Ms. Itsuyo Ota

Age: 48
Location: Nagasaki
Distance from hypocenter: Second Generation

“Love & Peace

I pray that every human spirit
Is able to thrive without being bound by
feelings of hate, envy or sorrow
I pray that we can all live
in an abundance of love and happiness…

Ota Itsuyo”

“Every year, on August 9, my grandmother used to hang up a boy’s school uniform instead of a lantern for the Bon Festival (a Japanese tradition to honor the spirits of ancestors)She bought a brand new one every year, and neatly tucked up the sleeves. I have come to find that she did this to honor her eldest son – my uncle – who was killed by the atomic bomb attack at age 16. Back then, parents bought their kids’ school uniforms a couple sizes too big so that they wouldn’t outgrow them, and folded up the sleeves so that they wouldn’t drape over their hands. Although she rarely talked about her eldest, my grandmother did this every year until the day that she died.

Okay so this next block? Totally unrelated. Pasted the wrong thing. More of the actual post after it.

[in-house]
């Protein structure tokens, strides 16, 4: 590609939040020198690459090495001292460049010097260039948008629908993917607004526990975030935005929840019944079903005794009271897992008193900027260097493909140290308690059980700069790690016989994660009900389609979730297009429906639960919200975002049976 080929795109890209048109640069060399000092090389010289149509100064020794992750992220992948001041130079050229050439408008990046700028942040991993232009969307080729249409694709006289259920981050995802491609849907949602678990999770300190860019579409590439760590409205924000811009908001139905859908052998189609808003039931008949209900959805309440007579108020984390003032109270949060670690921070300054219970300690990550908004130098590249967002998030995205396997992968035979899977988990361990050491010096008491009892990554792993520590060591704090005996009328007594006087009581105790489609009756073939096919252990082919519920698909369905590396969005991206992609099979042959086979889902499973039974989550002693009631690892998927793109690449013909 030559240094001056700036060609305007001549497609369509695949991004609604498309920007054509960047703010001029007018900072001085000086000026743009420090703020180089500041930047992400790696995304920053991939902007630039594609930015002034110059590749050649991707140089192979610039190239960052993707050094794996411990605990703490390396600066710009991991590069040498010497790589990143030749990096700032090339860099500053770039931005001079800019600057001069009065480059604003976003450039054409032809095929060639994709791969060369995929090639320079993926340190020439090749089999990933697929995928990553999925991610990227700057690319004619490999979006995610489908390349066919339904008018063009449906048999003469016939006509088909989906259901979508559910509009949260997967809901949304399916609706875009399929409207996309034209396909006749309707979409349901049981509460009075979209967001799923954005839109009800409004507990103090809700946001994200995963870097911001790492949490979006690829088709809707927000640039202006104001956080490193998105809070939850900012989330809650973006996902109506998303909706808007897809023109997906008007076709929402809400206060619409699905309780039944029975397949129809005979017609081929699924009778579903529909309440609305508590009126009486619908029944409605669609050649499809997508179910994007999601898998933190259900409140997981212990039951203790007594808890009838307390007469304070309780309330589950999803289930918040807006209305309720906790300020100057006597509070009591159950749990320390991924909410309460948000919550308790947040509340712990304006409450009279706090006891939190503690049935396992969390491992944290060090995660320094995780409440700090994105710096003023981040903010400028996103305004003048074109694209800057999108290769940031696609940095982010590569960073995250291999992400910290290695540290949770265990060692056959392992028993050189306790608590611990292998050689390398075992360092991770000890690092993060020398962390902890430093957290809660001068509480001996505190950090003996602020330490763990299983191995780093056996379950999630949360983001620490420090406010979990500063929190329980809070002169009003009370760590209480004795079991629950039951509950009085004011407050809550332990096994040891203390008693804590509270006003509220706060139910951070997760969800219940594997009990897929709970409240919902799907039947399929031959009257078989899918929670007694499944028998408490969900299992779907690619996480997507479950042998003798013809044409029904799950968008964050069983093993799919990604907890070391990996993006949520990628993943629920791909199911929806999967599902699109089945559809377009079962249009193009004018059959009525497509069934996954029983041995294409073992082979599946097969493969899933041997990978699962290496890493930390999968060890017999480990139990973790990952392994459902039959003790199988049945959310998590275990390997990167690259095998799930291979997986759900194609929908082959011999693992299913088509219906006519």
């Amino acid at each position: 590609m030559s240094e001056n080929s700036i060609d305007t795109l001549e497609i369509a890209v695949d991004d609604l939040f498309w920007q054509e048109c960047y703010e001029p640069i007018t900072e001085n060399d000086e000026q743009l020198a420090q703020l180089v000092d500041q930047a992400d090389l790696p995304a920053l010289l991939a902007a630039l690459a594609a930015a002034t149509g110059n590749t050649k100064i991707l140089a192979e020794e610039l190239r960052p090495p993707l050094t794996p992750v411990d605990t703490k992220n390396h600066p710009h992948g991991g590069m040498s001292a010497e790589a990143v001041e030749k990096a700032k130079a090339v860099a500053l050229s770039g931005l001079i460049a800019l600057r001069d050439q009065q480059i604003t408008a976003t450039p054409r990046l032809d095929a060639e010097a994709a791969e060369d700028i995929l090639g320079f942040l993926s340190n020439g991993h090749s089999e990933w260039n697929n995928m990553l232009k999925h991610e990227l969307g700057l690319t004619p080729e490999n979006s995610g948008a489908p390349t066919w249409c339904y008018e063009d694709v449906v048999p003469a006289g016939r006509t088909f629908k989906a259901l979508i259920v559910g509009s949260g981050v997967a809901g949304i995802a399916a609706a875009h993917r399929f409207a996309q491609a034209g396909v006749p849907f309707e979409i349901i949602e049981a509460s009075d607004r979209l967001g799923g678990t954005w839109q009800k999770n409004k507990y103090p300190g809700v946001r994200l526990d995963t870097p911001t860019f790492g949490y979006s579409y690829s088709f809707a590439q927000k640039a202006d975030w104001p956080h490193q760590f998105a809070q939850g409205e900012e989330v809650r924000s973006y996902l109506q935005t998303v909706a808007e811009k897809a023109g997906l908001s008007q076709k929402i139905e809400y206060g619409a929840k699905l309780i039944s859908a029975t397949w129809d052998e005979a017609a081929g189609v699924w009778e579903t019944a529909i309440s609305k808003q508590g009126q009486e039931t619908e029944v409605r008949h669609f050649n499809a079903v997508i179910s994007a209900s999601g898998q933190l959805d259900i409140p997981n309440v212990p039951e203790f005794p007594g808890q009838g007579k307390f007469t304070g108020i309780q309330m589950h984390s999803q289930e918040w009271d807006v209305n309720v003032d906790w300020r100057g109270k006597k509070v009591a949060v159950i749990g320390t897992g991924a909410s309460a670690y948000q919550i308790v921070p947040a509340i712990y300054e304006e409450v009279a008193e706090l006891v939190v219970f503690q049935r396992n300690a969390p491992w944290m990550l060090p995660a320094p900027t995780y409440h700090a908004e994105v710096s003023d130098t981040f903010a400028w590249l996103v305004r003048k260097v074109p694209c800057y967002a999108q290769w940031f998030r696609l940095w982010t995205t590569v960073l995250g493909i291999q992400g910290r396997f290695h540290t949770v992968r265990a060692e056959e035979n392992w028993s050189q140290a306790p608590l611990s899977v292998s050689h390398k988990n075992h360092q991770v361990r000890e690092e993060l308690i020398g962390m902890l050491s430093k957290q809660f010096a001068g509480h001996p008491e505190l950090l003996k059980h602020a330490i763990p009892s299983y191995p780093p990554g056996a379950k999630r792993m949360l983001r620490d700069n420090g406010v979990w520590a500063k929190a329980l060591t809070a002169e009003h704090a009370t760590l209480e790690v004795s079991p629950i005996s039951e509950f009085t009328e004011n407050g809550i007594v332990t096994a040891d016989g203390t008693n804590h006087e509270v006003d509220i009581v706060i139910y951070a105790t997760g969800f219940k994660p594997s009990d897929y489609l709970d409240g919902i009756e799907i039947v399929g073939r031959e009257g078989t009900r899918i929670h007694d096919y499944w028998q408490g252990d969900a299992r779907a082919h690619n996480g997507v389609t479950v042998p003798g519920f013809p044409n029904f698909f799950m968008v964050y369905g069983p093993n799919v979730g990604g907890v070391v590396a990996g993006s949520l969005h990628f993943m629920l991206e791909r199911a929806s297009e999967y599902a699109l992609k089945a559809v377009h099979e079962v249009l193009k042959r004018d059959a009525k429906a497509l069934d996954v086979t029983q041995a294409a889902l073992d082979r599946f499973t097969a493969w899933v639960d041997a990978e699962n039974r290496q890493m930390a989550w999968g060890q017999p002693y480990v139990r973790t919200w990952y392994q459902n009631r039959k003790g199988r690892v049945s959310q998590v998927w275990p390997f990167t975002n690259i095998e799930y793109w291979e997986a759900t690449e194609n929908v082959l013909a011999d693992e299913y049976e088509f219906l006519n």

My father was also exposed to the atomic bomb, but he has no recollection of it since he was born in February of that year. Thus my brother and I grew up never really confronting the fact that we were second generation hibakusha. It was always a thing of our parents’ and grandparents’ generation.

Until I had my first child, that is. I had trouble conceiving, and when I was finally pregnant, I was in and out of the hospital due to multiple miscarriage scares. Inevitably, I started to think about my status as a second generation hibakusha. My parents didn’t even prepare ubugi (baby clothes), for fear that I would lose the child. “Kao wo mise ni kuru dake (the baby may just come to show us its face),” they said. Thankfully, that was not the case.

A month after my daughter was born, however, the doctor found a tumor in her stomach. We were told to wait one month for an MRI. My brother, who happened to be a pediatrician, was able to pull some strings and get us an earlier appointment. The MRI results revealed that the tumor had detached from the stomach and was moving around. The doctors couldn’t figure out why. We went straight in for an operation and removed the tumor, which was large and decaying. ‘This could have exploded in your child’s gut, causing her to go into shock,’ the doctor told us. ‘If you had been waiting a month for the MRI, she would have been dead.’ I will always remember the fear I felt of losing her, and the guilt.”